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Reviews361 might weU be empirical (diat Hamlet, as student, is a great talker) radier than the necessary contradiction that Calderwood assumes. A simUar criticism applies to die central chapter, where a concern for murder as a sexual act seems almost arbitrarily placed on Macbeth because die writer now wishes to write on diat play rather dian on, say, Othello. If diere were to be a criticism of the critic, it would be of a decline in ambition , from die sharp perceptions oĆ­ Shakespearean Metadrama dirough die niceties of language, in particular naming and metaphor, in intervening studies to what is, in some profound essentials, a fairly plain post-Freudian reading of die text in this latest book. Nor is Calderwood much concerned to envisage the play, and draw his aesthetics from that picture. Calderwood's work over two decades is, unfortunately, a microcosm of die subjection of material to the inner logic of critical taste, diat at times places itself firmly in line for the increasingly ridiculous category of a renascent scholasticism: e.g., "This making 'somediing nodiing by augmenting it' sounds radier like Jacques Derrida's concept of die 'supplement' ā€” diat is, an excess added to a sufficiency, but paradoxicaUy, because its presence implies a prior insufficiency, also a replacement of a lack" (p. 57). The accompanying n. 22, for aU its apparent humor, prompts a Shakespearian consideration on a condition perhaps arising from a similar predisposition : "Oh, what a noble mind is here o'erthrown!" An example, one might reluctantly hazard, of Shakespearean metacriticism. University of AucklandG. K. H. Ley The Philosophical Disenfranchisement ofArt, by Arthur C. Danto; xvi & 210 pp. New York: Columbia University Press, 1986, $24.00. The seven at times quite closely related essays coUected here were aU originaUy prepared as lecture presentations, and they very much exemplify this form of writing at its best. The central concern is making sense of recent art and art history, and doing so against the idea that art has in some genuine way actuaUy "come to an end of its history." It is to Danto's credit that he offers a version of this familiar accusation that is both plausible and non-trivial. Along die way a great many other subjects come in for some attention too: the nature of interpretation , what is and is not a matter of "convention," how we ought to assess die claims made by deconstructionists concerning die "equivalence" of philosophy and literature, and Danto's handling of diese subjects ā€” subde, in- 362Philosophy and Literature teUigent, direct ā€” never faUs. To read Danto on any topic in philosophical aesthetics is invariably to emerge with one's sense of that topic enlarged. How is Danto's "end of art thesis" to be understood? That art has a history of some kind is obvious; how diis history is to be described is not. Croce's ahistorical account of art as expression arose precisely because a once seemingly unchaUengeable "progressive" account of art's history, art as die gradual "conquest of natural appearances" became, suddenly, utterly untenable before the sort of art produced after impressionism. But as Danto shrewdly observes, ifexpressionism succeeds because it offers a general account of aU art, this is also its faUure. Any such general account must find it puzzling, ifnot inexplicable, why die history of art has generated a sequence of aestiietic movements, each one of which "seemed to require some kind of theoretical understanding to which the language and psychology of emotions seemed less and less adequate" (p. 108). Clearly, self-consciousness about the history ofart and how one might plausibly continue in that history has shaped artistic production in the deepest way in die modern era. Yet how is diis history to be described? Danto looks to Hegel for die appropriate model: tiie history ofart is a history "pursuing the question ofits own identity," each new movement "raising die question afresh, offering itselfas a possible final answer." Art's history is then die dialectical history ofprogressive self-understanding through its own dieories, ending, as such dialectics do, in a final stage of self-transcendence: art becomes "absorbed ultimately into its own phUosophy ... so that virtuaUy aU there is at the end is...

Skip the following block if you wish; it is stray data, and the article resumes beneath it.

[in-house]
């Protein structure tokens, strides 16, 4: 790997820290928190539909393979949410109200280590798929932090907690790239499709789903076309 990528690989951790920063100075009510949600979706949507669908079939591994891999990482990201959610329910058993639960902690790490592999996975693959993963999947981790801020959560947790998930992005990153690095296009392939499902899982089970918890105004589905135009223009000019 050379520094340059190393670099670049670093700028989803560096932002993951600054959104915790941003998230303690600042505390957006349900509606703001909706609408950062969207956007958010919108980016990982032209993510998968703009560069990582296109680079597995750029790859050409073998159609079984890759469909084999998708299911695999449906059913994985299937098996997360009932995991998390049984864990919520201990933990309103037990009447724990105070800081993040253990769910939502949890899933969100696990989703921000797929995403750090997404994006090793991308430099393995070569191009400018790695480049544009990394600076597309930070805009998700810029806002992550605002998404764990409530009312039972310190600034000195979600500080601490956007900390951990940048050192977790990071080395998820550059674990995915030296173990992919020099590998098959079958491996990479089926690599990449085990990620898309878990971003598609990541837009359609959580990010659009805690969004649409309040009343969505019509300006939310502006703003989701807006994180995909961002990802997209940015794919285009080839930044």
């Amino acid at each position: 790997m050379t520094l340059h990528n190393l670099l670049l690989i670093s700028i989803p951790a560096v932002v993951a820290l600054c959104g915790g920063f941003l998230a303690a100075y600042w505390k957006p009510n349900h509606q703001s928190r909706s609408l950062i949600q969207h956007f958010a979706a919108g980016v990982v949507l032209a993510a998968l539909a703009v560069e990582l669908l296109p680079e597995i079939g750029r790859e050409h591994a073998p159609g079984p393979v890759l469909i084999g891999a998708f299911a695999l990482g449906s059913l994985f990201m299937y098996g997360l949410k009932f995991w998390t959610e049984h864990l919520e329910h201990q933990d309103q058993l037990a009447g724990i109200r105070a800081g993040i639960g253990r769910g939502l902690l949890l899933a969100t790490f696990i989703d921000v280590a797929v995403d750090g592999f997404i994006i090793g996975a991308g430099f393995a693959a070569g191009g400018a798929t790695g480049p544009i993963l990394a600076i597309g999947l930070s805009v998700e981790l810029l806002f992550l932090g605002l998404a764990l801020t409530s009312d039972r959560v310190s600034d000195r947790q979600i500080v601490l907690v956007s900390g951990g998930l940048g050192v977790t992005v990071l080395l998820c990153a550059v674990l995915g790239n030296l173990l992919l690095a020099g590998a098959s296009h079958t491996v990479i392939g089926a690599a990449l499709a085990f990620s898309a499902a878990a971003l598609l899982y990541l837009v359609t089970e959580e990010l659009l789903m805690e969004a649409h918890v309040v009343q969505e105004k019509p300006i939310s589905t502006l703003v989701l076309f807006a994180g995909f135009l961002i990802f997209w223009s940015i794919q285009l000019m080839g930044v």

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pp. 361-362
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